As you might imagine, because of this deductible issue, property owners will absorb some big costs—It all adds up to at least $13 billion of the residential damages. This group is the one that asks if you know “what’s in your policy?” In case you did not catch the meaning of those words, they play off of the commercial slogan, “What’s in your wallet?” As you shall see below, not everyone knows what is in their home or flood insurance policy.
Policy-holders and Victims of Natural Disasters Bear More Burdens in the 21st Century Economy
These statistics don’t surprise us at Metts Legal because we know less than 20 percent of the people in Florida have flood insurance. Robert S. Hunter of the Consumer Federation of America predicted that Floridians would have to pay a lion’s share of cash to repair Irma’s damages.
Hunter told Forbes over a month ago, “Unfortunately, we believe that families will have to dig deeper into their pockets than ever, because insurers have been steadily increasing hurricane wind coverage deductibles and setting new limits [on payouts].”
He added that expecting homeowners to foot big bills “may take some people by surprise. This happens since disclosures are often buried in renewal paperwork that consumers may not understand or even read.”
Victims Beware: An Insurance Policy Can Hide a Snare
By far the some of the most wrongful cases of denial or delay to Irma’s victims have involved companies with hidden wording in policies about “anti-concurrent-causation” clauses. These statements remove the company’s responsibility for wind damage if an uninsured flood happens simultaneously. His background includes a stint as a former insurance commissioner for the state of Texas, so we give his words high marks for credibility.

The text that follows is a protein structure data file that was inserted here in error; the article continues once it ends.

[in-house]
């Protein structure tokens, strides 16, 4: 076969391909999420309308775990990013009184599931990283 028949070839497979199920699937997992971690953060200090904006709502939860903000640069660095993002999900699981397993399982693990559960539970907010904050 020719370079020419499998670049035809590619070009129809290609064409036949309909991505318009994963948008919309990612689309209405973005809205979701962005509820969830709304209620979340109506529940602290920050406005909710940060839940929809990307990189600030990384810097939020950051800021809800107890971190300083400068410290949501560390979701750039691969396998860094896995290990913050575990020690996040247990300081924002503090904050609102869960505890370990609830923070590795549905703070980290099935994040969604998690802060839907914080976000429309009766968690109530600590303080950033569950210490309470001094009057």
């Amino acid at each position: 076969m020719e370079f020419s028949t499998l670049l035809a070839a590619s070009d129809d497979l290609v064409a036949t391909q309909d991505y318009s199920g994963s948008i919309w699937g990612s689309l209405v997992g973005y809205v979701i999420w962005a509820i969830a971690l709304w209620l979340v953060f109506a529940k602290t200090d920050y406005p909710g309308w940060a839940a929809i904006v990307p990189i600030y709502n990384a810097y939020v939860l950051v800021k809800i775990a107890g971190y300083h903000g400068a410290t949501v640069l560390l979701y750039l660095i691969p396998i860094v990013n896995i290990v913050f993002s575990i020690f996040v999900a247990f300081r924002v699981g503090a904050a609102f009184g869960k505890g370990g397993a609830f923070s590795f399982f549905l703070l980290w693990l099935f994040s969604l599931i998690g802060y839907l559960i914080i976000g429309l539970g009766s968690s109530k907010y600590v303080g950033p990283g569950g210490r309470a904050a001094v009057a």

We tend to agree with his opinion that “These egregious clauses are impossible for consumers to comprehend, as most people cannot believe that their insurance company would sell them a policy with wind coverage,” And he added, “…that could disappear through a trap door hidden deep in the policy language.”
Your Take-Away from Metts Legal Today
In our next blog, Metts Legal will bring you a list of ways you can be better prepare for this terrible trifecta of victim shockers after a catastrophic event.
However, we believe our legal services are your best recourse if you feel like your insurance does not treat you in a fair and timely manner. Give us a call. We specialize in helping people in the three groups above who were zapped by the insurance company’s victim shockers.
And when you buy your next home or flood insurance policy, we highly recommend that you devote time to reading every clause, phrase and word of it in detail. Oh, we know it’s dull and boring reading at the time of purchase. This especially true when the sun is shining. However, if you are a victim, standing in the dark ruined vision of a home after a hurricane like Irma, that policy becomes the most exciting piece of printed paper you ever read.